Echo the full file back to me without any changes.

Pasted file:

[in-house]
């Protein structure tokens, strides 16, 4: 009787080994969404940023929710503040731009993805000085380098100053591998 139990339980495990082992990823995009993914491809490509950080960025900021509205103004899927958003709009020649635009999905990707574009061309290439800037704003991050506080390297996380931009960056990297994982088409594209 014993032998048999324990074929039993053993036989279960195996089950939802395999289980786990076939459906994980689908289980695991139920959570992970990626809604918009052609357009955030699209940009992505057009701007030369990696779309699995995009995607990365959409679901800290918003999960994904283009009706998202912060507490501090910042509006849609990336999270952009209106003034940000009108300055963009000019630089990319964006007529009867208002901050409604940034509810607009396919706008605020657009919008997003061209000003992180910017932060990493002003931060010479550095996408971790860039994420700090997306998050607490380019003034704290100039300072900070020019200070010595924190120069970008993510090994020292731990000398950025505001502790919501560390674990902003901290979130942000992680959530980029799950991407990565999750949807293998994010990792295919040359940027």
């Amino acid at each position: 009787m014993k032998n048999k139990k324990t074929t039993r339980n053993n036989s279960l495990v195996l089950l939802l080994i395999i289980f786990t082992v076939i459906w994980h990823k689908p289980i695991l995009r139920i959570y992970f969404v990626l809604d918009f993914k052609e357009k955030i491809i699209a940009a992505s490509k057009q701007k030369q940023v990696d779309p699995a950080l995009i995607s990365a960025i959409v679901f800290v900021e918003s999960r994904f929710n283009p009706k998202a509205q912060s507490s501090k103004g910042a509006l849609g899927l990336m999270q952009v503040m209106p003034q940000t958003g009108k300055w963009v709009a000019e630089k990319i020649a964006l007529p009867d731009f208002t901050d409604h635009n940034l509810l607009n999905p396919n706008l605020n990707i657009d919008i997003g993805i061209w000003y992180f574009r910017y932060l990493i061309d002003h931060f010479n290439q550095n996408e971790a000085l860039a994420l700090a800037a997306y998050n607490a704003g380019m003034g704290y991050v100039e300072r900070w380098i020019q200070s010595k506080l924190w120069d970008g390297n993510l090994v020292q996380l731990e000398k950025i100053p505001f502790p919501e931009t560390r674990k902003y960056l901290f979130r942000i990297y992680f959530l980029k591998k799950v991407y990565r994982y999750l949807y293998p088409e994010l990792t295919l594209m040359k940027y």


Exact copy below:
[in-house]
């Protein structure tokens, strides 16, 4: 009787080994969404940023929710503040731009993805000085380098100053591998 139990339980495990082992990823995009993914491809490509950080960025900021509205103004899927958003709009020649635009999905990707574009061309290439800037704003991050506080390297996380931009960056990297994982088409594209 014993032998048999324990074929039993053993036989279960195996089950939802395999289980786990076939459906994980689908289980695991139920959570992970990626809604918009052609357009955030699209940009992505057009701007030369990696779309699995995009995607990365959409679901800290918003999960994904283009009706998202912060507490501090910042509006849609990336999270952009209106003034940000009108300055963009000019630089990319964006007529009867208002901050409604940034509810607009396919706008605020657009919008997003061209000003992180910017932060990493002003931060010479550095996408971790860039994420700090997306998050607490380019003034704290100039300072900070020019200070010595924190120069970008993510090994020292731990000398950025505001502790919501560390674990902003901290979130942000992680959530980029799950991407990565999750949807293998994010990792295919040359940027």
């Amino acid at each position: 009787m014993k032998n048999k139990k324990t074929t039993r339980n053993n036989s279960l495990v195996l089950l939802l080994i395999i289980f786990t082992v076939i459906w994980h990823k689908p289980i695991l995009r139920i959570y992970f969404v990626l809604d918009f993914k052609e357009k955030i491809i699209a940009a992505s490509k057009q701007k030369q940023v990696d779309p699995a950080l995009i995607s990365a960025i959409v679901f800290v900021e918003s999960r994904f929710n283009p009706k998202a509205q912060s507490s501090k103004g910042a509006l849609g899927l990336m999270q952009v503040m209106p003034q940000t958003g009108k300055w963009v709009a000019e630089k990319i020649a964006l007529p009867d731009f208002t901050d409604h635009n940034l509810l607009n999905p396919n706008l605020n990707i657009d919008i997003g993805i061209w000003y992180f574009r910017y932060l990493i061309d002003h931060f010479n290439q550095n996408e971790a000085l860039a994420l700090a800037a997306y998050n607490a704003g380019m003034g704290y991050v100039e300072r900070w380098i020019q200070s010595k506080l924190w120069d970008g390297n993510l090994v020292q996380l731990e000398k950025i100053p505001f502790p919501e931009t560390r674990k902003y960056l901290f979130r942000i990297y992680f959530l980029k591998k799950v991407y990565r994982y999750l949807y293998p088409e994010l990792t295919l594209m040359k940027y």